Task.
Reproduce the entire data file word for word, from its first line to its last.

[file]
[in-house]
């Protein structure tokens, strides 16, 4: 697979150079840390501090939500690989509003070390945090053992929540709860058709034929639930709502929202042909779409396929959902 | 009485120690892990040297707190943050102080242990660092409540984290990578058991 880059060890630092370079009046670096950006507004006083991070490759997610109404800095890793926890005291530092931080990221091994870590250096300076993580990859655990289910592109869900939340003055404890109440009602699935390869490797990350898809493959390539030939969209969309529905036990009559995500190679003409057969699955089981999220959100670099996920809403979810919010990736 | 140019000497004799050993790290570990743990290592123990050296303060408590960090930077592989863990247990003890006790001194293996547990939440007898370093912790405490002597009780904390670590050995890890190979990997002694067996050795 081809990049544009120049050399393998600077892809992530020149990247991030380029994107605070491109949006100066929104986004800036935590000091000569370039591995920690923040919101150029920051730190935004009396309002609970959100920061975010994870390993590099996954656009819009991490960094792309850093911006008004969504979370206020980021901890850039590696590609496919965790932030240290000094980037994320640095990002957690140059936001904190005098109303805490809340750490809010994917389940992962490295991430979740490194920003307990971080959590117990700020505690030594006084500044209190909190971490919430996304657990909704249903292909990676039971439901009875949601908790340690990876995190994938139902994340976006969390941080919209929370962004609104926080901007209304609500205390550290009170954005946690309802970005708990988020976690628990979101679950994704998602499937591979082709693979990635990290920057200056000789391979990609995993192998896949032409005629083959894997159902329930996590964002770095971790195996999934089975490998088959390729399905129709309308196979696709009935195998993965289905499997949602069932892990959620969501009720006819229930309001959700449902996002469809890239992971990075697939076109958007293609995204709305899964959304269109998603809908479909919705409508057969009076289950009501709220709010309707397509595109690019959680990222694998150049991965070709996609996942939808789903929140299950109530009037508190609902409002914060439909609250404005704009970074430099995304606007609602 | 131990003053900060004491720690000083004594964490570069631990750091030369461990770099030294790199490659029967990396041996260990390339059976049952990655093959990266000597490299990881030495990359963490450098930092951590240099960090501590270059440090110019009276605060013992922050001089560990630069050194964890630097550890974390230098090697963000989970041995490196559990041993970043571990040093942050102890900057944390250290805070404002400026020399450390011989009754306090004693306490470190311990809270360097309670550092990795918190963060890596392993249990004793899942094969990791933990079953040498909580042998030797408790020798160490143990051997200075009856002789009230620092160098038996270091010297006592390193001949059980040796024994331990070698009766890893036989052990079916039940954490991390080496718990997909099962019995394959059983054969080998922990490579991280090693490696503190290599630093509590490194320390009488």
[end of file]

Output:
[in-house]
């Protein structure tokens, strides 16, 4: 697979150079840390501090939500690989509003070390945090053992929540709860058709034929639930709502929202042909779409396929959902 | 009485120690892990040297707190943050102080242990660092409540984290990578058991 880059060890630092370079009046670096950006507004006083991070490759997610109404800095890793926890005291530092931080990221091994870590250096300076993580990859655990289910592109869900939340003055404890109440009602699935390869490797990350898809493959390539030939969209969309529905036990009559995500190679003409057969699955089981999220959100670099996920809403979810919010990736 | 140019000497004799050993790290570990743990290592123990050296303060408590960090930077592989863990247990003890006790001194293996547990939440007898370093912790405490002597009780904390670590050995890890190979990997002694067996050795 081809990049544009120049050399393998600077892809992530020149990247991030380029994107605070491109949006100066929104986004800036935590000091000569370039591995920690923040919101150029920051730190935004009396309002609970959100920061975010994870390993590099996954656009819009991490960094792309850093911006008004969504979370206020980021901890850039590696590609496919965790932030240290000094980037994320640095990002957690140059936001904190005098109303805490809340750490809010994917389940992962490295991430979740490194920003307990971080959590117990700020505690030594006084500044209190909190971490919430996304657990909704249903292909990676039971439901009875949601908790340690990876995190994938139902994340976006969390941080919209929370962004609104926080901007209304609500205390550290009170954005946690309802970005708990988020976690628990979101679950994704998602499937591979082709693979990635990290920057200056000789391979990609995993192998896949032409005629083959894997159902329930996590964002770095971790195996999934089975490998088959390729399905129709309308196979696709009935195998993965289905499997949602069932892990959620969501009720006819229930309001959700449902996002469809890239992971990075697939076109958007293609995204709305899964959304269109998603809908479909919705409508057969009076289950009501709220709010309707397509595109690019959680990222694998150049991965070709996609996942939808789903929140299950109530009037508190609902409002914060439909609250404005704009970074430099995304606007609602 | 131990003053900060004491720690000083004594964490570069631990750091030369461990770099030294790199490659029967990396041996260990390339059976049952990655093959990266000597490299990881030495990359963490450098930092951590240099960090501590270059440090110019009276605060013992922050001089560990630069050194964890630097550890974390230098090697963000989970041995490196559990041993970043571990040093942050102890900057944390250290805070404002400026020399450390011989009754306090004693306490470190311990809270360097309670550092990795918190963060890596392993249990004793899942094969990791933990079953040498909580042998030797408790020798160490143990051997200075009856002789009230620092160098038996270091010297006592390193001949059980040796024994331990070698009766890893036989052990079916039940954490991390080496718990997909099962019995394959059983054969080998922990490579991280090693490696503190290599630093509590490194320390009488």